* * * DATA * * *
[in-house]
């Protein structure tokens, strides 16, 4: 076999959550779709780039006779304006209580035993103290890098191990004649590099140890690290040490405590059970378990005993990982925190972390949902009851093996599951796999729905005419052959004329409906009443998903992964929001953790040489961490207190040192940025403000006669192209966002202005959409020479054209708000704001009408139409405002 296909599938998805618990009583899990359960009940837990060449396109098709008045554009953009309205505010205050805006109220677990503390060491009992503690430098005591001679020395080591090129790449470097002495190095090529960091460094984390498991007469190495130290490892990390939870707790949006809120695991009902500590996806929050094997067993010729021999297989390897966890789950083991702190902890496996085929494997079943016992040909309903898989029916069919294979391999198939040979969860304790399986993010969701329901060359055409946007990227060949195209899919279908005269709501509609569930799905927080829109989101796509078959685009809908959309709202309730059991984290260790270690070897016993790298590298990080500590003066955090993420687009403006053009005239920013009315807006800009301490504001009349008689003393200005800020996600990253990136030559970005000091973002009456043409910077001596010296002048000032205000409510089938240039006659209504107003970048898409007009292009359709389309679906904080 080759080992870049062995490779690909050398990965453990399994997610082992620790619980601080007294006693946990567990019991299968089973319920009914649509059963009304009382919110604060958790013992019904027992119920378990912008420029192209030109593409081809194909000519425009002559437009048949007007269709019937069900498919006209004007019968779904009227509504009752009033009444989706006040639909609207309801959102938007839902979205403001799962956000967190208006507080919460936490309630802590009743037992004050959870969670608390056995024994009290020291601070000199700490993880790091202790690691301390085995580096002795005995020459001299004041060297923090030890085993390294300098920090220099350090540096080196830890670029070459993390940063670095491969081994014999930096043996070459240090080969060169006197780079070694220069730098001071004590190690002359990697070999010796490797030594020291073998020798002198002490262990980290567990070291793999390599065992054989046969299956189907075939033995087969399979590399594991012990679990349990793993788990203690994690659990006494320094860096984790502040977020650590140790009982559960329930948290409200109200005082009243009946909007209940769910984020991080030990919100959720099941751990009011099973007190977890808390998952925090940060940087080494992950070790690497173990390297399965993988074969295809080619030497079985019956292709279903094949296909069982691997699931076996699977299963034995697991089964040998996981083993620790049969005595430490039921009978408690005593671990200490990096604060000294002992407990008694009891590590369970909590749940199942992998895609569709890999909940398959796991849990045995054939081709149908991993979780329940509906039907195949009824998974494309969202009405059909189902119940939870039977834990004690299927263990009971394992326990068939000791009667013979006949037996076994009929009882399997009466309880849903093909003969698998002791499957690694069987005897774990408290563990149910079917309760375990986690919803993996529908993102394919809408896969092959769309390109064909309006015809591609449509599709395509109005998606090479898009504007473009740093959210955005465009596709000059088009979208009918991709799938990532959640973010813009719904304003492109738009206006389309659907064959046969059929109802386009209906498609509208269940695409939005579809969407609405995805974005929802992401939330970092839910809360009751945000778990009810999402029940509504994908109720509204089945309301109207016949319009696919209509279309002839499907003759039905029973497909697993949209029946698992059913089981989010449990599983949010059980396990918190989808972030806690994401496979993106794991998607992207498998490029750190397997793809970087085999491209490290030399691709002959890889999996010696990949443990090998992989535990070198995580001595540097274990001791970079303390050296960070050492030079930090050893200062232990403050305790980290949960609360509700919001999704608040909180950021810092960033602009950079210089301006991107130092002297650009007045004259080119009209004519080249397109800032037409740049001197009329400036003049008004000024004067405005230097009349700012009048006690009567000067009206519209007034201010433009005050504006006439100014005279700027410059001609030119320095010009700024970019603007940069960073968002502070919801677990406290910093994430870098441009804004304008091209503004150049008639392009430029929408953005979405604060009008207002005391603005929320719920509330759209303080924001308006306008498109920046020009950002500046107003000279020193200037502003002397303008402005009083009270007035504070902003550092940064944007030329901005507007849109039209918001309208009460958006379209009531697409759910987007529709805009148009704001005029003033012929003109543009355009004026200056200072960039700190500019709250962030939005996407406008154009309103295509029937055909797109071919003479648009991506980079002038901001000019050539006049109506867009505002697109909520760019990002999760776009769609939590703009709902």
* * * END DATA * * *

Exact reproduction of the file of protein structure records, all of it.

[in-house]
């Protein structure tokens, strides 16, 4: 076999959550779709780039006779304006209580035993103290890098191990004649590099140890690290040490405590059970378990005993990982925190972390949902009851093996599951796999729905005419052959004329409906009443998903992964929001953790040489961490207190040192940025403000006669192209966002202005959409020479054209708000704001009408139409405002 296909599938998805618990009583899990359960009940837990060449396109098709008045554009953009309205505010205050805006109220677990503390060491009992503690430098005591001679020395080591090129790449470097002495190095090529960091460094984390498991007469190495130290490892990390939870707790949006809120695991009902500590996806929050094997067993010729021999297989390897966890789950083991702190902890496996085929494997079943016992040909309903898989029916069919294979391999198939040979969860304790399986993010969701329901060359055409946007990227060949195209899919279908005269709501509609569930799905927080829109989101796509078959685009809908959309709202309730059991984290260790270690070897016993790298590298990080500590003066955090993420687009403006053009005239920013009315807006800009301490504001009349008689003393200005800020996600990253990136030559970005000091973002009456043409910077001596010296002048000032205000409510089938240039006659209504107003970048898409007009292009359709389309679906904080 080759080992870049062995490779690909050398990965453990399994997610082992620790619980601080007294006693946990567990019991299968089973319920009914649509059963009304009382919110604060958790013992019904027992119920378990912008420029192209030109593409081809194909000519425009002559437009048949007007269709019937069900498919006209004007019968779904009227509504009752009033009444989706006040639909609207309801959102938007839902979205403001799962956000967190208006507080919460936490309630802590009743037992004050959870969670608390056995024994009290020291601070000199700490993880790091202790690691301390085995580096002795005995020459001299004041060297923090030890085993390294300098920090220099350090540096080196830890670029070459993390940063670095491969081994014999930096043996070459240090080969060169006197780079070694220069730098001071004590190690002359990697070999010796490797030594020291073998020798002198002490262990980290567990070291793999390599065992054989046969299956189907075939033995087969399979590399594991012990679990349990793993788990203690994690659990006494320094860096984790502040977020650590140790009982559960329930948290409200109200005082009243009946909007209940769910984020991080030990919100959720099941751990009011099973007190977890808390998952925090940060940087080494992950070790690497173990390297399965993988074969295809080619030497079985019956292709279903094949296909069982691997699931076996699977299963034995697991089964040998996981083993620790049969005595430490039921009978408690005593671990200490990096604060000294002992407990008694009891590590369970909590749940199942992998895609569709890999909940398959796991849990045995054939081709149908991993979780329940509906039907195949009824998974494309969202009405059909189902119940939870039977834990004690299927263990009971394992326990068939000791009667013979006949037996076994009929009882399997009466309880849903093909003969698998002791499957690694069987005897774990408290563990149910079917309760375990986690919803993996529908993102394919809408896969092959769309390109064909309006015809591609449509599709395509109005998606090479898009504007473009740093959210955005465009596709000059088009979208009918991709799938990532959640973010813009719904304003492109738009206006389309659907064959046969059929109802386009209906498609509208269940695409939005579809969407609405995805974005929802992401939330970092839910809360009751945000778990009810999402029940509504994908109720509204089945309301109207016949319009696919209509279309002839499907003759039905029973497909697993949209029946698992059913089981989010449990599983949010059980396990918190989808972030806690994401496979993106794991998607992207498998490029750190397997793809970087085999491209490290030399691709002959890889999996010696990949443990090998992989535990070198995580001595540097274990001791970079303390050296960070050492030079930090050893200062232990403050305790980290949960609360509700919001999704608040909180950021810092960033602009950079210089301006991107130092002297650009007045004259080119009209004519080249397109800032037409740049001197009329400036003049008004000024004067405005230097009349700012009048006690009567000067009206519209007034201010433009005050504006006439100014005279700027410059001609030119320095010009700024970019603007940069960073968002502070919801677990406290910093994430870098441009804004304008091209503004150049008639392009430029929408953005979405604060009008207002005391603005929320719920509330759209303080924001308006306008498109920046020009950002500046107003000279020193200037502003002397303008402005009083009270007035504070902003550092940064944007030329901005507007849109039209918001309208009460958006379209009531697409759910987007529709805009148009704001005029003033012929003109543009355009004026200056200072960039700190500019709250962030939005996407406008154009309103295509029937055909797109071919003479648009991506980079002038901001000019050539006049109506867009505002697109909520760019990002999760776009769609939590703009709902």